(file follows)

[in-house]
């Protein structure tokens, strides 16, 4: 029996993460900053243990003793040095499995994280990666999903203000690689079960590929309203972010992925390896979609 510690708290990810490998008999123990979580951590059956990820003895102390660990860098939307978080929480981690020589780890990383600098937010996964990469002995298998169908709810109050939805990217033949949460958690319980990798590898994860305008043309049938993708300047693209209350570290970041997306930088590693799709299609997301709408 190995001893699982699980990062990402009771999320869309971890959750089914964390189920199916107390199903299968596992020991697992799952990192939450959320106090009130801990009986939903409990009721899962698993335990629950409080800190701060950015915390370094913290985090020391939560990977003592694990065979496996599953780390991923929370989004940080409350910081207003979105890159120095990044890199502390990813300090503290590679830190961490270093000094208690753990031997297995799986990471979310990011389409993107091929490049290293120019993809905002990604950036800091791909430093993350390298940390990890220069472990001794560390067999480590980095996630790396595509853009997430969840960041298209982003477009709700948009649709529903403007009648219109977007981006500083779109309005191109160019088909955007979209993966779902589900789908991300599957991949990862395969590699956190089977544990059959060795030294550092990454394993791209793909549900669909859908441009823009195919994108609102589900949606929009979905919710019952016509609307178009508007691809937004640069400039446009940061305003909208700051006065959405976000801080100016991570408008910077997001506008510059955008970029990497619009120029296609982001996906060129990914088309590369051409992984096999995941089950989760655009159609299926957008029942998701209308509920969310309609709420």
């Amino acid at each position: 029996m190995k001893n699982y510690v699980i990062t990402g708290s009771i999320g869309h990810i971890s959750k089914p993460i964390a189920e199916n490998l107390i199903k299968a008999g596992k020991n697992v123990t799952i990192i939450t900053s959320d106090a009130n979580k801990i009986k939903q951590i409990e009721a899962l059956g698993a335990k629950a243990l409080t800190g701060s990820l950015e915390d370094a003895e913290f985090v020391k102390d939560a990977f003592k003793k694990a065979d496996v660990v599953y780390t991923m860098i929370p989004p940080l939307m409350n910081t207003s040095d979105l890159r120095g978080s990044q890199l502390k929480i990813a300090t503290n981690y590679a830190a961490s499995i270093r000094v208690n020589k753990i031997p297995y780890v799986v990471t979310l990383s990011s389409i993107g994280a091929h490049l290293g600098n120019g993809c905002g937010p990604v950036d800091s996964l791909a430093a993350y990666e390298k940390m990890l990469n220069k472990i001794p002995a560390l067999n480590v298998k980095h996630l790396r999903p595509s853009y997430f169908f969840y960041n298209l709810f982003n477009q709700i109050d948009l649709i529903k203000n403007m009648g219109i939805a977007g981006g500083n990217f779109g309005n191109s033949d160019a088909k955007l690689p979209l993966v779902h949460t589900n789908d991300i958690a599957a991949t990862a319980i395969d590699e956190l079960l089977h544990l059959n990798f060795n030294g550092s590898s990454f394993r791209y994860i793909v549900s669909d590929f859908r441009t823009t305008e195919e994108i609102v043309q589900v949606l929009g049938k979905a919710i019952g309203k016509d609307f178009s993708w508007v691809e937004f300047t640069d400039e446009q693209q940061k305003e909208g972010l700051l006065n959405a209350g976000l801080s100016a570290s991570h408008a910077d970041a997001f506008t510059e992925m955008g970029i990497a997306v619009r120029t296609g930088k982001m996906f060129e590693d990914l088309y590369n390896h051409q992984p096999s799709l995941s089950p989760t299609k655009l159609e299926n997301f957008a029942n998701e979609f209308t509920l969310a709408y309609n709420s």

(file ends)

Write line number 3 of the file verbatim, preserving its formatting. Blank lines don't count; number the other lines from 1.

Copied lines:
């Amino acid at each position: 029996m190995k001893n699982y510690v699980i990062t990402g708290s009771i999320g869309h990810i971890s959750k089914p993460i964390a189920e199916n490998l107390i199903k299968a008999g596992k020991n697992v123990t799952i990192i939450t900053s959320d106090a009130n979580k801990i009986k939903q951590i409990e009721a899962l059956g698993a335990k629950a243990l409080t800190g701060s990820l950015e915390d370094a003895e913290f985090v020391k102390d939560a990977f003592k003793k694990a065979d496996v660990v599953y780390t991923m860098i929370p989004p940080l939307m409350n910081t207003s040095d979105l890159r120095g978080s990044q890199l502390k929480i990813a300090t503290n981690y590679a830190a961490s499995i270093r000094v208690n020589k753990i031997p297995y780890v799986v990471t979310l990383s990011s389409i993107g994280a091929h490049l290293g600098n120019g993809c905002g937010p990604v950036d800091s996964l791909a430093a993350y990666e390298k940390m990890l990469n220069k472990i001794p002995a560390l067999n480590v298998k980095h996630l790396r999903p595509s853009y997430f169908f969840y960041n298209l709810f982003n477009q709700i109050d948009l649709i529903k203000n403007m009648g219109i939805a977007g981006g500083n990217f779109g309005n191109s033949d160019a088909k955007l690689p979209l993966v779902h949460t589900n789908d991300i958690a599957a991949t990862a319980i395969d590699e956190l079960l089977h544990l059959n990798f060795n030294g550092s590898s990454f394993r791209y994860i793909v549900s669909d590929f859908r441009t823009t305008e195919e994108i609102v043309q589900v949606l929009g049938k979905a919710i019952g309203k016509d609307f178009s993708w508007v691809e937004f300047t640069d400039e446009q693209q940061k305003e909208g972010l700051l006065n959405a209350g976000l801080s100016a570290s991570h408008a910077d970041a997001f506008t510059e992925m955008g970029i990497a997306v619009r120029t296609g930088k982001m996906f060129e590693d990914l088309y590369n390896h051409q992984p096999s799709l995941s089950p989760t299609k655009l159609e299926n997301f957008a029942n998701e979609f209308t509920l969310a709408y309609n709420s």